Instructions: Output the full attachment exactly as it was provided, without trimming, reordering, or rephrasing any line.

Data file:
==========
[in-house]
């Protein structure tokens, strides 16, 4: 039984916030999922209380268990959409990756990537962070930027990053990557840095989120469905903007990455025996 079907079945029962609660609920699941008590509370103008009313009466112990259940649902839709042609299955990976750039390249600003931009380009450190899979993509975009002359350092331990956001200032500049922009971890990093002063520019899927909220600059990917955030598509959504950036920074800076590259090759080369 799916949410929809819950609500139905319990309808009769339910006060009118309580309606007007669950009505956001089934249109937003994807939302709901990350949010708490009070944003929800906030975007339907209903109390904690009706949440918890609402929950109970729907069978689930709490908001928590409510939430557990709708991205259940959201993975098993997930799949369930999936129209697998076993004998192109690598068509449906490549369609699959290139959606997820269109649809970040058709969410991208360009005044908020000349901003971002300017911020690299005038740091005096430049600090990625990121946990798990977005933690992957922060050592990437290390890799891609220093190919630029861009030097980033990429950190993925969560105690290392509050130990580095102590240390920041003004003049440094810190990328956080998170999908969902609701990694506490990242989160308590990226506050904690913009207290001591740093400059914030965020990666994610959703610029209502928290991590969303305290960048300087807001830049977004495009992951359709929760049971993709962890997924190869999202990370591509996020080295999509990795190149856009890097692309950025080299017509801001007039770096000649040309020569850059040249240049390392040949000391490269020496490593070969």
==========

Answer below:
[in-house]
């Protein structure tokens, strides 16, 4: 039984916030999922209380268990959409990756990537962070930027990053990557840095989120469905903007990455025996 079907079945029962609660609920699941008590509370103008009313009466112990259940649902839709042609299955990976750039390249600003931009380009450190899979993509975009002359350092331990956001200032500049922009971890990093002063520019899927909220600059990917955030598509959504950036920074800076590259090759080369 799916949410929809819950609500139905319990309808009769339910006060009118309580309606007007669950009505956001089934249109937003994807939302709901990350949010708490009070944003929800906030975007339907209903109390904690009706949440918890609402929950109970729907069978689930709490908001928590409510939430557990709708991205259940959201993975098993997930799949369930999936129209697998076993004998192109690598068509449906490549369609699959290139959606997820269109649809970040058709969410991208360009005044908020000349901003971002300017911020690299005038740091005096430049600090990625990121946990798990977005933690992957922060050592990437290390890799891609220093190919630029861009030097980033990429950190993925969560105690290392509050130990580095102590240390920041003004003049440094810190990328956080998170999908969902609701990694506490990242989160308590990226506050904690913009207290001591740093400059914030965020990666994610959703610029209502928290991590969303305290960048300087807001830049977004495009992951359709929760049971993709962890997924190869999202990370591509996020080295999509990795190149856009890097692309950025080299017509801001007039770096000649040309020569850059040249240049390392040949000391490269020496490593070969």